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who were willing thus to march to their political graves in the service of their country and of the cause of human freedom.

And scarcely less honor is due the eight northern democrats who were absent when the vote was taken, of whom Mr. Blaine says, “It may be assumed that they assented to the amendment, but that they were not prepared to give it positive support."?

If four of those eight absentees had been present and voted in the negative it would have prevented the passage of the amendment. And to prevail upon them thus to remain away and refrain from voting was one of the most delicate and difficult of all the tasks of that campaign.

A striking and amusing contrast between an opponent and a supporter of the amendment was furnished by the declarations of two members of Congress while the measure was under consideration. When on the 8th of April, 1864, the senate passed the amendment, Senator Salisbury of Delaware, a zealous champion of slavery, arose and with great solemnity said: “I bid farewell to all hope for the restoration of the American Union.” A few months after this ludicrous utterance Senator Salisbury saw the Union fully and permanently restored.

While the measure was under consideration in the House, Hon. Isaac N. Arnold of Illinois, with very impressive earnestness said: “In view of the long catalogue of wrongs which it has inflicted upon the country, I demand today the death of American slavery." And Mr. Arnold saw and participated in the execution of slavery.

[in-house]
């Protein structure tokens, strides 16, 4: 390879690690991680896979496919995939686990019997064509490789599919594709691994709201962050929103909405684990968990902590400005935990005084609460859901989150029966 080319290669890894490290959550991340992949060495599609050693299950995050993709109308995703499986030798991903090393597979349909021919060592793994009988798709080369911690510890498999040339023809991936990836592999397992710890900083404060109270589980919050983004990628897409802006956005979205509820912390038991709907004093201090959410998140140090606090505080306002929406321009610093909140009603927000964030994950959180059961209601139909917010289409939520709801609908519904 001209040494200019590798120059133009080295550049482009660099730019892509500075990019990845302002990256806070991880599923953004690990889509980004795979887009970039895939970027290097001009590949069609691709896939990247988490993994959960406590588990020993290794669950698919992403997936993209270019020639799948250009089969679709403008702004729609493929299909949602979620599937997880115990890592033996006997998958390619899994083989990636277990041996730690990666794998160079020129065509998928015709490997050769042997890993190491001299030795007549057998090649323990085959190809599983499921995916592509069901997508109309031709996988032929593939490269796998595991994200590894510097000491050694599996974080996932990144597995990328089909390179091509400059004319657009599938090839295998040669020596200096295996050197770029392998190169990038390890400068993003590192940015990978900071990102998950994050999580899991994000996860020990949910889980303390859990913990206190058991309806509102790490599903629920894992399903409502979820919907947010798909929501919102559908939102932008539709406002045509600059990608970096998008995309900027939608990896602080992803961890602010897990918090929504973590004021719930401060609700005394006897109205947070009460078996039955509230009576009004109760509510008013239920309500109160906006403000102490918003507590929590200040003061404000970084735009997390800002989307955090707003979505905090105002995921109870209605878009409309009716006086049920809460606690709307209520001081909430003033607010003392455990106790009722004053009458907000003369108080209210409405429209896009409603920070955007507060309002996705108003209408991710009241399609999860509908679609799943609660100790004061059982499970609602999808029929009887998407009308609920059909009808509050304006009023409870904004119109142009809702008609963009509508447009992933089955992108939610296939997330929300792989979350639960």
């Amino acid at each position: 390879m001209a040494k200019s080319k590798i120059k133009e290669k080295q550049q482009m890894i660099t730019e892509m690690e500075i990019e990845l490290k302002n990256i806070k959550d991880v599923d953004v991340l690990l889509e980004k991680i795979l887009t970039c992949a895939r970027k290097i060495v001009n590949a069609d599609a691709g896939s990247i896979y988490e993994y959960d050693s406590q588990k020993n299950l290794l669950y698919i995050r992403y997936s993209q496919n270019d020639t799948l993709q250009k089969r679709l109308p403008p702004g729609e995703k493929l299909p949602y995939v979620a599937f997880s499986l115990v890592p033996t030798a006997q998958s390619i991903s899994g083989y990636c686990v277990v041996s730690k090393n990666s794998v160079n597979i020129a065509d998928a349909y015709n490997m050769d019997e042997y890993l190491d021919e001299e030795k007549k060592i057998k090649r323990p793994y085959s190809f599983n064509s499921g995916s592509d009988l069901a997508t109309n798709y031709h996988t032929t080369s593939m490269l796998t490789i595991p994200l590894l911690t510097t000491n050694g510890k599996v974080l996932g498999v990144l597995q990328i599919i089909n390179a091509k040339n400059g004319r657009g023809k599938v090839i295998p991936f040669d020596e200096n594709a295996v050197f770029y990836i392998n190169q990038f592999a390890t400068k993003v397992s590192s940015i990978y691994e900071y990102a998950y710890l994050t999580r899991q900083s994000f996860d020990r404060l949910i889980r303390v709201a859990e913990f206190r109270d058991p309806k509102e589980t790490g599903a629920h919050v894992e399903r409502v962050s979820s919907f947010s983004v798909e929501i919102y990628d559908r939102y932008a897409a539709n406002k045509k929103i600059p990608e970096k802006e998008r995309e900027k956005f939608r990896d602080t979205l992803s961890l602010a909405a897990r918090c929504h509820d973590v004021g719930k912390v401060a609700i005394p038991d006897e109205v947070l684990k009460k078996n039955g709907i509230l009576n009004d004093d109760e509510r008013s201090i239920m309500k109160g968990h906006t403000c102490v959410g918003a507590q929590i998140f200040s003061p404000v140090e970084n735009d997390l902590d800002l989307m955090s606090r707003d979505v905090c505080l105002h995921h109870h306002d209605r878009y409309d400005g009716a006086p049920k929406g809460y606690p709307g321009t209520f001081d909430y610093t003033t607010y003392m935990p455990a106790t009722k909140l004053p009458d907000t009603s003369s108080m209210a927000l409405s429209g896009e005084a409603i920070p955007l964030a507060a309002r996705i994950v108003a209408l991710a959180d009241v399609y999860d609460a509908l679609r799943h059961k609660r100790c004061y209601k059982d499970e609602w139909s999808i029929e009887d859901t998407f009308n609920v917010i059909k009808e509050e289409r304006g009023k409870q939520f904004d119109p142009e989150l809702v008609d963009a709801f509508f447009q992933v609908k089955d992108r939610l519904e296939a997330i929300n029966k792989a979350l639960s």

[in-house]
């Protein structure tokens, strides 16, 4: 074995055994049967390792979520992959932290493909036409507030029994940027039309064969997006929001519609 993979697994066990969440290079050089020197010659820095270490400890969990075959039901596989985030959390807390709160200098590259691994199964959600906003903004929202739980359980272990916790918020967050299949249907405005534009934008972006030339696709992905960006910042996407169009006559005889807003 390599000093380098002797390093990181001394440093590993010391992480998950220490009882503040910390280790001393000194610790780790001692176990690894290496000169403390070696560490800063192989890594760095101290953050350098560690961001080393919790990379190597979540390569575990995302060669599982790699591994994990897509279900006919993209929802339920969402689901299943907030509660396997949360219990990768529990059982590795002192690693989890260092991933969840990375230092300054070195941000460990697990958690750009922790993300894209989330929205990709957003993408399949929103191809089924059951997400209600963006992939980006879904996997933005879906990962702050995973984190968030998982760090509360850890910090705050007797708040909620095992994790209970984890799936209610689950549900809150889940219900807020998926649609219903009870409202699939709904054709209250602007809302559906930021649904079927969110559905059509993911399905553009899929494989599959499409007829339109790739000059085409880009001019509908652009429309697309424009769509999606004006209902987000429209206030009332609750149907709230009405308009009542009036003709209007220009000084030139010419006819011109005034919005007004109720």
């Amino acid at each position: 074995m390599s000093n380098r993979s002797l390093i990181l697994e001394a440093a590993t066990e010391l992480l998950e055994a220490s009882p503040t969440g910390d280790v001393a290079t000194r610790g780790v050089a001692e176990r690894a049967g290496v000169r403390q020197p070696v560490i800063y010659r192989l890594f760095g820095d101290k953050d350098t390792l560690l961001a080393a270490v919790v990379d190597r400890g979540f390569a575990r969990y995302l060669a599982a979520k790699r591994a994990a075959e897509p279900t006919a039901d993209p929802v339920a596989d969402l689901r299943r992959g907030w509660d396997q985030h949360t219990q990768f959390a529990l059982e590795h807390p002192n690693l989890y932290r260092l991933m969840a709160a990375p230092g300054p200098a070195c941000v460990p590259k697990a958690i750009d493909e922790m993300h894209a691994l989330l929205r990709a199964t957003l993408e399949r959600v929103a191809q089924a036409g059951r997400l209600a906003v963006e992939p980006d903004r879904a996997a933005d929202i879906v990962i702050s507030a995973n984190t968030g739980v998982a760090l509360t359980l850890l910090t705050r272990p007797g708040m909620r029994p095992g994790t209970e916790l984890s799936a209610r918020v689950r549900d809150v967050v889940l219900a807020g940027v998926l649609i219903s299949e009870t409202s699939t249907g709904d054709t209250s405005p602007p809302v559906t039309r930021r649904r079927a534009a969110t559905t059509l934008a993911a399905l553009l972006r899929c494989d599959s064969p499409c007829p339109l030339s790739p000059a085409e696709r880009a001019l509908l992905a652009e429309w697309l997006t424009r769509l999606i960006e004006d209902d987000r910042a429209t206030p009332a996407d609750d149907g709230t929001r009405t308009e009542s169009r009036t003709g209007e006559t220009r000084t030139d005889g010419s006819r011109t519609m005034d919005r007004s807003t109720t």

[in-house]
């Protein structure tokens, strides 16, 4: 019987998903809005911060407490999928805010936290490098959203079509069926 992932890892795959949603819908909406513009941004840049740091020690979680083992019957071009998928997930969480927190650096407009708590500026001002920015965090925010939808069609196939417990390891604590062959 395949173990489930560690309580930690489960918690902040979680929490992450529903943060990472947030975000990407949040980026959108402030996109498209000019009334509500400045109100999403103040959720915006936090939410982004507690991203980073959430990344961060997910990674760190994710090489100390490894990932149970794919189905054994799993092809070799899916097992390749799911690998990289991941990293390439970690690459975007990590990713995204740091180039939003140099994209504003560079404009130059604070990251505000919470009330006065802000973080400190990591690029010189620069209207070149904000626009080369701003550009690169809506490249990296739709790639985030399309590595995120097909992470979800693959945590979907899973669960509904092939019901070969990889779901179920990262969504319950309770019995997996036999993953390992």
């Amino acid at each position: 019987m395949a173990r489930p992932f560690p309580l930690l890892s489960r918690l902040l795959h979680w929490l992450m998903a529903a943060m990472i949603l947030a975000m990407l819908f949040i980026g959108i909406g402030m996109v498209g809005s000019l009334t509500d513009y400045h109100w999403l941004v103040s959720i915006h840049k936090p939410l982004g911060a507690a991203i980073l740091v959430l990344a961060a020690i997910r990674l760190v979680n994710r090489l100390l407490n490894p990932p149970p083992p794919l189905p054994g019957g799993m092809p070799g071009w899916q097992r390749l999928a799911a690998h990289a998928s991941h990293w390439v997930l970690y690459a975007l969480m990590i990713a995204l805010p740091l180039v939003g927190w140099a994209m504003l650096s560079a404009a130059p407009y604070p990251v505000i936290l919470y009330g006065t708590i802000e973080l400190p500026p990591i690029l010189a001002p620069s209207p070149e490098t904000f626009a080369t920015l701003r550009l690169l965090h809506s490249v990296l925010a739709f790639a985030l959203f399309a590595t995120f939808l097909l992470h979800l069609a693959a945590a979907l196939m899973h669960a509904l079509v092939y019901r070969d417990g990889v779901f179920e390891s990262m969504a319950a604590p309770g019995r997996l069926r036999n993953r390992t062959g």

On the evening of February ist—the day following the passage of the amendment-President Lincoln in response to a serenade of congratulation, for the first time after the Emancipation Proclamation was issued, spoke of that measure as insufficient for the destruction of slavery. He had always been unequivocal in the declaration of his belief in the validity of that proclamation, and he never referred to its limitations until this Constitutional amendment was passed, when in that serenade speech he said: "He thought this measure was a very fitting if not an indispensable adjunct to the winding up of the great difficulty. He wished the reunion of all the states perfected, and so effected as to remove all causes of disturbance in the future; and, to attain this end, it was necessary that the original disturbing cause should, if possible, be rooted out. He thought all would bear him witness that he had never shrunk from doing all that he could to eradicate slavery, by issuing an Emancipation Proclamation. But that proclamation falls short of what the amendment will be when fully consummated. A question might be raised whether the proclamation was legally valid. It might be urged that it only aided those that came into our lines, and that it was inoperative as to those who did not give themselves up; or that it would have no effect upon the children of slaves born hereafter; in fact, it would be urged that it did not meet the evil. But this amendment is a king's cure-all for all evils." 8

7 Twenty Years of Congress, Vol. I., p. 538.

The ratification of the amendment by the several states was, a proceeding of very great interest. Before the measure was for the second time brought before the House it had been taken up and thoroughly considered by the people throughout the country who, at the Presidential election in November, pronounced their verdict very emphatically in its favor. So intense had become the popular interest in the measure that immediately after it was passed by Congress there was lively competition among the states for priority of action in its ratification. Illinois-the President's home state—was the first to take such action. On the 1st of February—the first day after the amendment passed the House and only a few hours after that event—the legislature of that state voted for its ratification. Other states followed in rapid succession. Rhode Island and Michigan on February 2nd;

8 Complete Works of Abraham Lincoln, Vol. X., p. 353.